|A moment of peace, for everyone who shared their #MeToo moments|
Watching the flood of posts on social media yesterday with the tag #MeToo was painful and eye-opening. I have a lot of folks friended on Facebook and nearly all the women and some of the men openly proclaimed that they, too, were victims of sexual assault or harassment.
Some people talked about the need to be outspoken in order to show the scope of the problem to so many men who disbelieve women, or worse, mock them. For me, it served a different purpose. It showed me how many strong, incredible people have also been sexually victimized. It showed me that I could examine my own experiences in a very different context. It showed me I wasn't alone or weak or to blame.
Not if so many amazing women (and some men) on my timeline had their own #MeToo stories.
I have no need or desire to recount the details of my assault. It doesn't matter how old I was or the circumstances. I don't need to parade my history for it to be important, relevant, formative. But I will tell you this: I was a child and my abusers were teenage boys from my neighborhood. And the questions we need to be asking as a society are why did they think they had any right to my body or my ensuing silence?
I was a child of the 60s and 70s. The cultural zeitgeist was the sexual revolution and perhaps it was a seismic change in how we viewed sexuality, but looking back from our current moment, it seems like it lacked a basic and vital component: We had no language for or concept of bodily autonomy.
I was raised to 'be a good girl', to comply. The accepting and giving of hugs and kisses to relatives and family friends was compulsory. I remember being tickled to the point of nearly throwing up on many occasions. If I complained, I had no sense of humor.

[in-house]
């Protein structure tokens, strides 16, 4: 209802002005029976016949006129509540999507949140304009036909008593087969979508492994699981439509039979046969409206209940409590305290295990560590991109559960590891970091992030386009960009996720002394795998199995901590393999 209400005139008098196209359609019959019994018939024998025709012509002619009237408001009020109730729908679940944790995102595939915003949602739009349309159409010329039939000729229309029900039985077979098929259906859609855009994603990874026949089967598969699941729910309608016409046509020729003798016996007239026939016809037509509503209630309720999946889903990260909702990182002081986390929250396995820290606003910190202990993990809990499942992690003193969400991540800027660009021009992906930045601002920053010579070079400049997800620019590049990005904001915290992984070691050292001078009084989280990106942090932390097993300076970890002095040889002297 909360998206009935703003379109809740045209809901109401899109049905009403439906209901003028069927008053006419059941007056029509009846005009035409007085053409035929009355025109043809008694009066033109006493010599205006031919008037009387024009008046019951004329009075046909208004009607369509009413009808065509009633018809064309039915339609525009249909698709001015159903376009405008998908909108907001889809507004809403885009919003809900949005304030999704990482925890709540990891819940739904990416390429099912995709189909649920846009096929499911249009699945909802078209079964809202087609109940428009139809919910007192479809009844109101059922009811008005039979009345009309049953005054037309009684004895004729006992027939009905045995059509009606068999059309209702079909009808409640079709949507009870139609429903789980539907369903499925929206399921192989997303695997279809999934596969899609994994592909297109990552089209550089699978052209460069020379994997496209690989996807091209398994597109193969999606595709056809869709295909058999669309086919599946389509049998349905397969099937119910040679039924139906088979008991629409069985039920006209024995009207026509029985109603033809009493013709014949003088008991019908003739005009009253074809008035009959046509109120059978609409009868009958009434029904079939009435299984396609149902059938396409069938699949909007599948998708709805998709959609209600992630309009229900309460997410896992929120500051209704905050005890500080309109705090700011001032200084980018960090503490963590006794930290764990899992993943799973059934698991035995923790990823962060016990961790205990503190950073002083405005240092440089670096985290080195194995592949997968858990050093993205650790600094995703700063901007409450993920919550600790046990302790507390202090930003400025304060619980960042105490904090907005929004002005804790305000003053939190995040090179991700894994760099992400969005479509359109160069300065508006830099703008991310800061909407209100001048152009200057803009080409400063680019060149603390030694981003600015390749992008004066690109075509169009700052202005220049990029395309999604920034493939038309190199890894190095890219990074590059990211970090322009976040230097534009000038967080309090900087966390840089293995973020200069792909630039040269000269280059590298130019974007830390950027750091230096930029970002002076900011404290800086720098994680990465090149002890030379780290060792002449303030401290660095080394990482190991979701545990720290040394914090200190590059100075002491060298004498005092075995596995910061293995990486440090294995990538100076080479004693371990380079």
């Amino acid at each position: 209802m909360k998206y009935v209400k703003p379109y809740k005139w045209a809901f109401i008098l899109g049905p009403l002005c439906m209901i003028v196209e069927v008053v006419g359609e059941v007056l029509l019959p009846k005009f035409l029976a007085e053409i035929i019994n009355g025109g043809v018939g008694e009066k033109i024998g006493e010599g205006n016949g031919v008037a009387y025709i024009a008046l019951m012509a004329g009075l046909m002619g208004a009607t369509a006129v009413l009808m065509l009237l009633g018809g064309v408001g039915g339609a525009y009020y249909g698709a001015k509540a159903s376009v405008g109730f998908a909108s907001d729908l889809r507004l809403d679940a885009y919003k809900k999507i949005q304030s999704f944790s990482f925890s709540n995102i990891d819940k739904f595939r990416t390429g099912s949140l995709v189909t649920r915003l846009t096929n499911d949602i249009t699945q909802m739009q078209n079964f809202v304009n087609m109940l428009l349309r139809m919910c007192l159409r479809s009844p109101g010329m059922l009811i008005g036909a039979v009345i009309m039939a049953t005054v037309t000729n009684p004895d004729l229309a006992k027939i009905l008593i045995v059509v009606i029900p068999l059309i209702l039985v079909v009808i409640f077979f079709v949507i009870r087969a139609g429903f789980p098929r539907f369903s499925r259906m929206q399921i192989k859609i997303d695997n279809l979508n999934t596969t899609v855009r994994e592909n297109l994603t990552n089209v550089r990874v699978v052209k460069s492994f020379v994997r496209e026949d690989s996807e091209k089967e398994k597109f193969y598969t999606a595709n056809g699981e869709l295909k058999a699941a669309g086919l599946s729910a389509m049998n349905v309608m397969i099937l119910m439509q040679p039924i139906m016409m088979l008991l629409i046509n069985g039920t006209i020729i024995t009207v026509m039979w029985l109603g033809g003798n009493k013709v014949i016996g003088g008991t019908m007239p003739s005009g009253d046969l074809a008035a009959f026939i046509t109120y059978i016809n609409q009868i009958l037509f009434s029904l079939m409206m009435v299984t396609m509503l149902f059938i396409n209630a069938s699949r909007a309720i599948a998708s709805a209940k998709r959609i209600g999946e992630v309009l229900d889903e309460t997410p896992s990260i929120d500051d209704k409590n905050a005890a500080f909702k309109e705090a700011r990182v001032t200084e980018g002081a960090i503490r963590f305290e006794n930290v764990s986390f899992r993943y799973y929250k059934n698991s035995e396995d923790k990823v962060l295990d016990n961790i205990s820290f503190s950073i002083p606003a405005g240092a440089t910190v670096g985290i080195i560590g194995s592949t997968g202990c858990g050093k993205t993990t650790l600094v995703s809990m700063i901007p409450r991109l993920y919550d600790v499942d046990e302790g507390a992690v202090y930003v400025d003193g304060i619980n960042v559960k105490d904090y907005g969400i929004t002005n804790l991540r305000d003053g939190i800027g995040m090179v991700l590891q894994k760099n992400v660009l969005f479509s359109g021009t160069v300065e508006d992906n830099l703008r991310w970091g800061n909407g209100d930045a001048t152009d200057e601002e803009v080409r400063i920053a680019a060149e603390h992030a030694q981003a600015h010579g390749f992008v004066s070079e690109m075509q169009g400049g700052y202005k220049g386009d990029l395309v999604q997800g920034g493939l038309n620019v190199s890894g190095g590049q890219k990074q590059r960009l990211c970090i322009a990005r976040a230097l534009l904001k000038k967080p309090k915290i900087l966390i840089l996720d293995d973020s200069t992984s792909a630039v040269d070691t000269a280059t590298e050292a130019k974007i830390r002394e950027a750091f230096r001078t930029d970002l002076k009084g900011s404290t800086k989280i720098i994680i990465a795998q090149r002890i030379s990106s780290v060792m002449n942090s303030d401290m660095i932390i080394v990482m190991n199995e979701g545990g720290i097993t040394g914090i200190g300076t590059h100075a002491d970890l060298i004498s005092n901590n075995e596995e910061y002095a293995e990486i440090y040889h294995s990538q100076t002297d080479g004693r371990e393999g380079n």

Does the fact that I see forced tickling as a violation of my bodily autonomy seem minor and petty to you?
If it does, then I would ask you to examine why. Why should my personal experience and preferences mean less than your right to use my body how you want to? And if it sounds like I'm equating tickling with assault, I am, because it's a similar control issue. They are not the same, but they are analogous.
If a child is raised that her body and her experiences are less important than those of her relatives and stronger peers, it is no surprise that she learns to discount her will and her perceptions. If she can't say no, or if her no isn't respected in small and frequent ways through her growing up, how can it be a surprise when she doesn't believe she has ownership of her own body?
I was assaulted and I never even considered telling anyone. I had already internalized the message that my body wasn't really my own. That I was somehow to blame, so why bother reporting it? The teens who assaulted me were part of the fabric of my neighborhood. I had to see them through my entire childhood, so the only way I could manage was to pretend nothing happened.
I am the parent of 2 sons. From the time they were young, I worked hard to establish healthy boundaries and instill in them a sense of bodily autonomy. We were always a huggy/kissy family, but we never forced them to be physical with anyone (even us) if they didn't want to. No, "you have to give grandma a kiss". Rather it was presented as a choice. And their "no" was respected, even as we modeled appropriate physical affection with one another.
And yes, I hugged and kissed and tickled my kids. But I made certain that stop meant stop. Full stop. No questions asked.
Teaching and modeling bodily autonomy is not the ultimate solution to sexual assault and harassment; it is only a starting point. Our culture is full of examples and messages of normalized sexual predation and harassment. We still have a society in which we shame and blame the abused and don't hold the abusers accountable. We still have a society in which the depiction of violence is perfectly acceptable, but the depiction of consensual and respectful sexuality is not. We still have a society in which we believe that sexual urges in a man is normal but in a woman is proof she is immoral and deviant and fodder for shaming her.
We still have a society where powerful men are celebrated for overriding the bodily autonomy of others.
And that has to stop.
Thank you for sharing, Lisa. For me, personally, I would add powerful women to your next to last statement.ReplyDelete
I certainly didn't mean to imply that women couldn't be abusers. In my experience and in the literature, sexual abuse/harassment is a matter of power. In most cases, in our culture, that means men are more likely to be the perpetrators. But that is certainly not always the case.Delete